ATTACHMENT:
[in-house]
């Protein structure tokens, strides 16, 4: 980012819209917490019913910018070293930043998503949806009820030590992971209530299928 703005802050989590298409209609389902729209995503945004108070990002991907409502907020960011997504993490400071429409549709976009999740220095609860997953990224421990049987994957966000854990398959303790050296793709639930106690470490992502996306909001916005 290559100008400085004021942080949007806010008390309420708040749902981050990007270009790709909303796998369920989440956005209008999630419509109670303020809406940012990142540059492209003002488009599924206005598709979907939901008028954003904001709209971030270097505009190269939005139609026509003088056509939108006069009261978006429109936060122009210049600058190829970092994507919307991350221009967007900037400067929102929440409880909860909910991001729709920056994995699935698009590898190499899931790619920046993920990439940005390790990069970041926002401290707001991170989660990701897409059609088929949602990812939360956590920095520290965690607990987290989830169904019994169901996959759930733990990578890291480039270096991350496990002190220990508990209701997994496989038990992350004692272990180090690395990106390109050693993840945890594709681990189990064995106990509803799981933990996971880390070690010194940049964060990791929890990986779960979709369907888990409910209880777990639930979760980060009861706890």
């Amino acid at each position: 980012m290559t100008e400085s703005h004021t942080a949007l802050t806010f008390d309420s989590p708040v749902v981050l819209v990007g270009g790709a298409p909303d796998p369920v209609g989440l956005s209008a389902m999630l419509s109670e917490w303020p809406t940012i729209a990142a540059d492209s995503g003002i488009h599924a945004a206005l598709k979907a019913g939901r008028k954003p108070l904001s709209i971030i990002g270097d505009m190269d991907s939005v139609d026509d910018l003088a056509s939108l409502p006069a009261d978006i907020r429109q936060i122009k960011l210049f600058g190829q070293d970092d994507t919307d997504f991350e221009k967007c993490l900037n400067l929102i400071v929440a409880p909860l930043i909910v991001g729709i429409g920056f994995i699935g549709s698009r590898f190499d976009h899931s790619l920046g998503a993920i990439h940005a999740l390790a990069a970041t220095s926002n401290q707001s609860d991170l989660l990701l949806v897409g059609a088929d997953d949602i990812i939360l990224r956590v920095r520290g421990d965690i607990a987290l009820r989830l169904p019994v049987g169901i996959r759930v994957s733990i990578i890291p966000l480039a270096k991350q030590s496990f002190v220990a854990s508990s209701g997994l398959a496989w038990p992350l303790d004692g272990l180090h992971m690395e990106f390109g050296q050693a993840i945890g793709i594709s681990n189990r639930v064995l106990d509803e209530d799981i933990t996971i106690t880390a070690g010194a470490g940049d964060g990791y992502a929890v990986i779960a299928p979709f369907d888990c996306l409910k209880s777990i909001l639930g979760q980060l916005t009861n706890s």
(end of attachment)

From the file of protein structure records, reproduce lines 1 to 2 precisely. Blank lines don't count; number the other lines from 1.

[in-house]
């Protein structure tokens, strides 16, 4: 980012819209917490019913910018070293930043998503949806009820030590992971209530299928 703005802050989590298409209609389902729209995503945004108070990002991907409502907020960011997504993490400071429409549709976009999740220095609860997953990224421990049987994957966000854990398959303790050296793709639930106690470490992502996306909001916005 290559100008400085004021942080949007806010008390309420708040749902981050990007270009790709909303796998369920989440956005209008999630419509109670303020809406940012990142540059492209003002488009599924206005598709979907939901008028954003904001709209971030270097505009190269939005139609026509003088056509939108006069009261978006429109936060122009210049600058190829970092994507919307991350221009967007900037400067929102929440409880909860909910991001729709920056994995699935698009590898190499899931790619920046993920990439940005390790990069970041926002401290707001991170989660990701897409059609088929949602990812939360956590920095520290965690607990987290989830169904019994169901996959759930733990990578890291480039270096991350496990002190220990508990209701997994496989038990992350004692272990180090690395990106390109050693993840945890594709681990189990064995106990509803799981933990996971880390070690010194940049964060990791929890990986779960979709369907888990409910209880777990639930979760980060009861706890």